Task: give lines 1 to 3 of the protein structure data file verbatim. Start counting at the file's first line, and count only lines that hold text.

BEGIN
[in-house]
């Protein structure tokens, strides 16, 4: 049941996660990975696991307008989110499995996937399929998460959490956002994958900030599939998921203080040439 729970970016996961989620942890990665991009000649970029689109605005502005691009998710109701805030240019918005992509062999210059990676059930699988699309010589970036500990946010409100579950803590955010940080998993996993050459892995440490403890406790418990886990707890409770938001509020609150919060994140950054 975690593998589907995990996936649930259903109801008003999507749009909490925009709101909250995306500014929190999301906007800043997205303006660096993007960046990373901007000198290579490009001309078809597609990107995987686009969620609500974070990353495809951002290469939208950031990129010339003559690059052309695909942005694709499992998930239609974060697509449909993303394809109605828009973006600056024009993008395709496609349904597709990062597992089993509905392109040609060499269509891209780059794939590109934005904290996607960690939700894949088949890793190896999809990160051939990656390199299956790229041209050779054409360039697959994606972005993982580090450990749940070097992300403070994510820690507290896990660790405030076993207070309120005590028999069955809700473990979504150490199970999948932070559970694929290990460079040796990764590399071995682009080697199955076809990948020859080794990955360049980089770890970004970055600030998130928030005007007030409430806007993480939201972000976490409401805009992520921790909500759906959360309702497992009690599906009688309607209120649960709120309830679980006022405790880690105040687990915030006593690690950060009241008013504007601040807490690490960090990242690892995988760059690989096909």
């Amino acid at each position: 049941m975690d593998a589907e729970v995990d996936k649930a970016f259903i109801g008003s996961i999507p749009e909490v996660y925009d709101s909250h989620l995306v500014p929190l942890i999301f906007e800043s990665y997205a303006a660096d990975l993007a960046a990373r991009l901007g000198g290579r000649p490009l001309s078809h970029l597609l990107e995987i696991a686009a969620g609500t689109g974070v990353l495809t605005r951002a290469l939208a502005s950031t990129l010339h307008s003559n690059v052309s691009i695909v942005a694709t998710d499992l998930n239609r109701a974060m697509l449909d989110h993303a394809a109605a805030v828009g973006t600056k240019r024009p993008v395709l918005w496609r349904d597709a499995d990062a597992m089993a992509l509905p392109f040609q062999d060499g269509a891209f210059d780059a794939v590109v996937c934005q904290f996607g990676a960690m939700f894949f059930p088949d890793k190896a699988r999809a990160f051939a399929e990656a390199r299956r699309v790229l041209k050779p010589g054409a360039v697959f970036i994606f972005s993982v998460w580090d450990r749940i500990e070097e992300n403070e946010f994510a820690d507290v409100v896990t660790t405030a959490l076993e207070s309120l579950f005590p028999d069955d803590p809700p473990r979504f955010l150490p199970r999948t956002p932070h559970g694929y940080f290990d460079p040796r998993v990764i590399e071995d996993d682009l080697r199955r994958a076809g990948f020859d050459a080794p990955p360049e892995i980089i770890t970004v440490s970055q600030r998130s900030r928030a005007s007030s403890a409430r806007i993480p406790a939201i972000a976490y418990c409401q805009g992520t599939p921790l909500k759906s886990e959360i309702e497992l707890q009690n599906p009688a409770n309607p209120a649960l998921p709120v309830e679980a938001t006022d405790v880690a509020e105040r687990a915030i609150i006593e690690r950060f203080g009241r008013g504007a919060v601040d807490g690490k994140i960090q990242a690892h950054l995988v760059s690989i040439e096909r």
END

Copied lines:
[in-house]
């Protein structure tokens, strides 16, 4: 049941996660990975696991307008989110499995996937399929998460959490956002994958900030599939998921203080040439 729970970016996961989620942890990665991009000649970029689109605005502005691009998710109701805030240019918005992509062999210059990676059930699988699309010589970036500990946010409100579950803590955010940080998993996993050459892995440490403890406790418990886990707890409770938001509020609150919060994140950054 975690593998589907995990996936649930259903109801008003999507749009909490925009709101909250995306500014929190999301906007800043997205303006660096993007960046990373901007000198290579490009001309078809597609990107995987686009969620609500974070990353495809951002290469939208950031990129010339003559690059052309695909942005694709499992998930239609974060697509449909993303394809109605828009973006600056024009993008395709496609349904597709990062597992089993509905392109040609060499269509891209780059794939590109934005904290996607960690939700894949088949890793190896999809990160051939990656390199299956790229041209050779054409360039697959994606972005993982580090450990749940070097992300403070994510820690507290896990660790405030076993207070309120005590028999069955809700473990979504150490199970999948932070559970694929290990460079040796990764590399071995682009080697199955076809990948020859080794990955360049980089770890970004970055600030998130928030005007007030409430806007993480939201972000976490409401805009992520921790909500759906959360309702497992009690599906009688309607209120649960709120309830679980006022405790880690105040687990915030006593690690950060009241008013504007601040807490690490960090990242690892995988760059690989096909």
């Amino acid at each position: 049941m975690d593998a589907e729970v995990d996936k649930a970016f259903i109801g008003s996961i999507p749009e909490v996660y925009d709101s909250h989620l995306v500014p929190l942890i999301f906007e800043s990665y997205a303006a660096d990975l993007a960046a990373r991009l901007g000198g290579r000649p490009l001309s078809h970029l597609l990107e995987i696991a686009a969620g609500t689109g974070v990353l495809t605005r951002a290469l939208a502005s950031t990129l010339h307008s003559n690059v052309s691009i695909v942005a694709t998710d499992l998930n239609r109701a974060m697509l449909d989110h993303a394809a109605a805030v828009g973006t600056k240019r024009p993008v395709l918005w496609r349904d597709a499995d990062a597992m089993a992509l509905p392109f040609q062999d060499g269509a891209f210059d780059a794939v590109v996937c934005q904290f996607g990676a960690m939700f894949f059930p088949d890793k190896a699988r999809a990160f051939a399929e990656a390199r299956r699309v790229l041209k050779p010589g054409a360039v697959f970036i994606f972005s993982v998460w580090d450990r749940i500990e070097e992300n403070e946010f994510a820690d507290v409100v896990t660790t405030a959490l076993e207070s309120l579950f005590p028999d069955d803590p809700p473990r979504f955010l150490p199970r999948t956002p932070h559970g694929y940080f290990d460079p040796r998993v990764i590399e071995d996993d682009l080697r199955r994958a076809g990948f020859d050459a080794p990955p360049e892995i980089i770890t970004v440490s970055q600030r998130s900030r928030a005007s007030s403890a409430r806007i993480p406790a939201i972000a976490y418990c409401q805009g992520t599939p921790l909500k759906s886990e959360i309702e497992l707890q009690n599906p009688a409770n309607p209120a649960l998921p709120v309830e679980a938001t006022d405790v880690a509020e105040r687990a915030i609150i006593e690690r950060f203080g009241r008013g504007a919060v601040d807490g690490k994140i960090q990242a690892h950054l995988v760059s690989i040439e096909r």